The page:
Time. The lack, or mismanagement of it, is what holds us back from doing the things we really want to do. On technology and other surveys conducted in my district, time is always mentioned on the questions like, What’s the biggest obstacle to implementing X? or What else do you need to do X? I don’t have time to check out every single tech tool that I’m interested in, because:
- I’m interested in so many, that it is literally impossible
- I am unwilling to upset the balance on time spent in other enjoyable pursuits
I’ve spent nearly 100 hours on this blog since last April, when I started it. (98 hours, according to the blog logs I keep in Google Sheets, so I can get credit from Lake Erie College). There’s one thing I do, that I get flack for doing, that gives me some extra hours to be able to write. If you want more time, and you can swing this thing, do it! Don’t worry about the naysayers, it’s your life.
This morning, on my first day of Christmas break, instead of feeling obligated to clean my house (as I only would have time to truly scrub and tidy all rooms on days when I am off work, and at home instead of instead of in Cleveland with my fiance Igor), I was able to go into the woods, for over an hour of wandering and restoring my sense of peace.
On my way home, I stopped at the library and found a book that my sister recommended, and a new one in a series I started reading last year. I love reading, and have to put off reading anything too good before bed on school nights, or else I don’t go to sleep at a reasonable hour.
This afternoon, I started the 3 hour process of replicating my mom’s homemade sauce and meatballs, to share with my soon-to-be in-laws on Christmas Eve. It is simmering on the stove now. I’ve had to get up to stir it at least 3 times since starting this post.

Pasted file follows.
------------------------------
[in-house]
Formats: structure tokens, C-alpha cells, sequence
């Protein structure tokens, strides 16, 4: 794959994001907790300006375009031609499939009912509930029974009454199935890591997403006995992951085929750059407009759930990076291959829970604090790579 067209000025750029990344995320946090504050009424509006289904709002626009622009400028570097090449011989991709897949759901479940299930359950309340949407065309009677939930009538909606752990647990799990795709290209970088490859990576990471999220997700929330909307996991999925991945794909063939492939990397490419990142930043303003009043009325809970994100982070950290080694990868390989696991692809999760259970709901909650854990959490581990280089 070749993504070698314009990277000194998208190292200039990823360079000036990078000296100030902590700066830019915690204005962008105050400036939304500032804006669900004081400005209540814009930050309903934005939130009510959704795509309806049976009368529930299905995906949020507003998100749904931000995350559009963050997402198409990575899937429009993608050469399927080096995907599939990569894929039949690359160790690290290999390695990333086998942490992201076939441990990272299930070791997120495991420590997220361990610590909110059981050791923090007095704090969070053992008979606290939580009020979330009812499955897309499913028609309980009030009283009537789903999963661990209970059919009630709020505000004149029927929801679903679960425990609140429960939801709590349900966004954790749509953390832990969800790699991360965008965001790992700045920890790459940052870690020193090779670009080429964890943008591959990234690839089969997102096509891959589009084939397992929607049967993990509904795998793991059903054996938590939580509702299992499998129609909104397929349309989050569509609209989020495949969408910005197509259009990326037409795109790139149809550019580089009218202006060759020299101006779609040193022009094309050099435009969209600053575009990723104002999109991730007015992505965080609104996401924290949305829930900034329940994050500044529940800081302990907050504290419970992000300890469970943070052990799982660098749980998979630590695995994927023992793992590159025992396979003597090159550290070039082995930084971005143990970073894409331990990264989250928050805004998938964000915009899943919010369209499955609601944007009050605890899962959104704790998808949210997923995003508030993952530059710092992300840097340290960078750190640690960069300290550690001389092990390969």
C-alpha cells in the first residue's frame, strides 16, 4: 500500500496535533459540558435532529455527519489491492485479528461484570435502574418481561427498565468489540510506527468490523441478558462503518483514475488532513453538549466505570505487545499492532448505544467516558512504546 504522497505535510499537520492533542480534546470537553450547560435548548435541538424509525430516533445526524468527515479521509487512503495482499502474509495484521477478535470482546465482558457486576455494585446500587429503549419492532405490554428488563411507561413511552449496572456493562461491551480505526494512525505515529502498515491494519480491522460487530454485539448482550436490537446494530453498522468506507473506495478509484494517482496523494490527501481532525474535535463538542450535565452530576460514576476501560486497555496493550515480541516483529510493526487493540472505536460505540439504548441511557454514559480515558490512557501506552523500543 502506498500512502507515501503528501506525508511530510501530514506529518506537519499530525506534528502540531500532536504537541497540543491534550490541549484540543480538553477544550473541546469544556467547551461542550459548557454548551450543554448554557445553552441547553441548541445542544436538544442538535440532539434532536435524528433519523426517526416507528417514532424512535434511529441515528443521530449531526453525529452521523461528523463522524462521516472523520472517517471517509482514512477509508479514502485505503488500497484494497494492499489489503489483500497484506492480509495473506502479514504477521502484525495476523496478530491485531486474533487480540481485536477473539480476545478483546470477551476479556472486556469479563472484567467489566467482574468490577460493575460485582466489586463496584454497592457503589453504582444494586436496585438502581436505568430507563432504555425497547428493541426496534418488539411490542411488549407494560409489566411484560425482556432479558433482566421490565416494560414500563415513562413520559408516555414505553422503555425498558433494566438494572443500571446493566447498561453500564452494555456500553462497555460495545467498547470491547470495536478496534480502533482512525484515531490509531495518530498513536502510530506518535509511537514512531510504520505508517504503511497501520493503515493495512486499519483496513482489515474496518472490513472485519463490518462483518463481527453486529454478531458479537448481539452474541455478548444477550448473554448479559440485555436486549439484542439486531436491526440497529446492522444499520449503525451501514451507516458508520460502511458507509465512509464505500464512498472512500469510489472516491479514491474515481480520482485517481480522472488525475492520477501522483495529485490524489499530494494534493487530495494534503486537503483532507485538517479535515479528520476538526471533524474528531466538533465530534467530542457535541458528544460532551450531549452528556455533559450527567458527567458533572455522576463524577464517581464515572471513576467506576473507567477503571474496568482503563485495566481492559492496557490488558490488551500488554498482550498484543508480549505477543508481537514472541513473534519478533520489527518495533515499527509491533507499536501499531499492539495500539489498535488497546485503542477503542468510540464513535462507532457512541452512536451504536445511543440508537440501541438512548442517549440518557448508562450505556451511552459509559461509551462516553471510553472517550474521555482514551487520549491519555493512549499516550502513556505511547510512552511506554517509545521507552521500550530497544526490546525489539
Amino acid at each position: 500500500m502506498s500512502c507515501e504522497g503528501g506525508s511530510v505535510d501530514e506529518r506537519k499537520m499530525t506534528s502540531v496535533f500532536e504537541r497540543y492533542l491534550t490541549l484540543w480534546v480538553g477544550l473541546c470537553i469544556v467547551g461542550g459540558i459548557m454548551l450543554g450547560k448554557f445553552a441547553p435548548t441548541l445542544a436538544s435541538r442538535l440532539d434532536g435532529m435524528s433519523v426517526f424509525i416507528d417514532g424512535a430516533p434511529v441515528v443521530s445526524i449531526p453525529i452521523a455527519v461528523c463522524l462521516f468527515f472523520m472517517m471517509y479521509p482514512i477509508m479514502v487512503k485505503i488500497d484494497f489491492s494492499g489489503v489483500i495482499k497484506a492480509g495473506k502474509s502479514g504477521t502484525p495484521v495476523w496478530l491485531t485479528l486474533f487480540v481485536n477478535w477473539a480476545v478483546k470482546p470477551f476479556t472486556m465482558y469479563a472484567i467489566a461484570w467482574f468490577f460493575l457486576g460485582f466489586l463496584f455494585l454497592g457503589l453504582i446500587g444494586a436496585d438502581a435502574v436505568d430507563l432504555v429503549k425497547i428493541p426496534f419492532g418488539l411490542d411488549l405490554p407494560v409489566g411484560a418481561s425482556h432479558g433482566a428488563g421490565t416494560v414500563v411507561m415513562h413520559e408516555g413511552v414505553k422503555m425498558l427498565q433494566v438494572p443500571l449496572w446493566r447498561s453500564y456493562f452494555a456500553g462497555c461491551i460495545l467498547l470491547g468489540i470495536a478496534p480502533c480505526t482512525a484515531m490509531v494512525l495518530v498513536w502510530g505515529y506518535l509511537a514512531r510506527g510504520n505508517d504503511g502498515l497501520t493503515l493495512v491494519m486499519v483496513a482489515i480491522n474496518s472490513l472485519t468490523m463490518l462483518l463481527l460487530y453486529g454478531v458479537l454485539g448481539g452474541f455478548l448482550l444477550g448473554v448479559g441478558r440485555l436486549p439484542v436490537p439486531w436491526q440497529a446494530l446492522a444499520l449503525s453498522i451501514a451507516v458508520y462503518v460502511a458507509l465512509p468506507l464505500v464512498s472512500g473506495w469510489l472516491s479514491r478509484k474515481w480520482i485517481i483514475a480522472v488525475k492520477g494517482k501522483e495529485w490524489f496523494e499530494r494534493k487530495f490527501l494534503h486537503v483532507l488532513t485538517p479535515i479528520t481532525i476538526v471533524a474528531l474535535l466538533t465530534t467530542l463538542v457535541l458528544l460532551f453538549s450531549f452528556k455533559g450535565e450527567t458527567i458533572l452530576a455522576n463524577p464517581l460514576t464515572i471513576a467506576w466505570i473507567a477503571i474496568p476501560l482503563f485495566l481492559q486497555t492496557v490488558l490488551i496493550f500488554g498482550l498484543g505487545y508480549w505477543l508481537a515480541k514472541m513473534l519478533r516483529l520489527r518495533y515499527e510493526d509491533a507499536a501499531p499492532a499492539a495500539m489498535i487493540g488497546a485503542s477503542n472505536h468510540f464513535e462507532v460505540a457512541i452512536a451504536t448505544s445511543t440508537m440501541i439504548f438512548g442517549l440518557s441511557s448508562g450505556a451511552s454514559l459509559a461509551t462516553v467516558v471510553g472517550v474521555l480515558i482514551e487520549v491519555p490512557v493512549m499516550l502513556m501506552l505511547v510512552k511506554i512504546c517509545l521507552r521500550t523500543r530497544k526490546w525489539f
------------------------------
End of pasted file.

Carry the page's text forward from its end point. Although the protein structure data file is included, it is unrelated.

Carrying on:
All of these things, I was able to do guilt-free in part because the house is already clean. Yesterday when I mentioned the cleaners at our staff Christmas party, one lady was surprised and said, “But your house is so little!” and “I feel bad for Igor.” Yes, I have a small house, but to clean it well takes me over 3 hours. I don’t get a sense of accomplishment from it. I want it done, but I don’t want to do it myself. And as for the comment about Igor, well, he has all 4 limbs and a brain just like I do, so he’s perfectly capable of cleaning just as well as I am. Or paying for cleaning. He and I, we’re alike in that we like a clean space, and do fine with maintaining cleanliness, but we’d rather spend our time in ways other than doing deep cleaning.
Look at how you are spending your time, and evaluate if that aligns with what you truly value. (Like, I played Farmville when I was in college and that was a black hole that I realized I needed to escape after a few weeks. I avoid Pinterest for the same reason). If you find that you spend too much time doing things that aren’t making you happy or don’t make you feel productive, figure out what you can do to get yourself doing things you really love or want to be doing. Outsource the rest. Don’t feel bad about it. Think of it as a gift to yourself (and your family/colleagues/students/etc.) Merry Christmas!!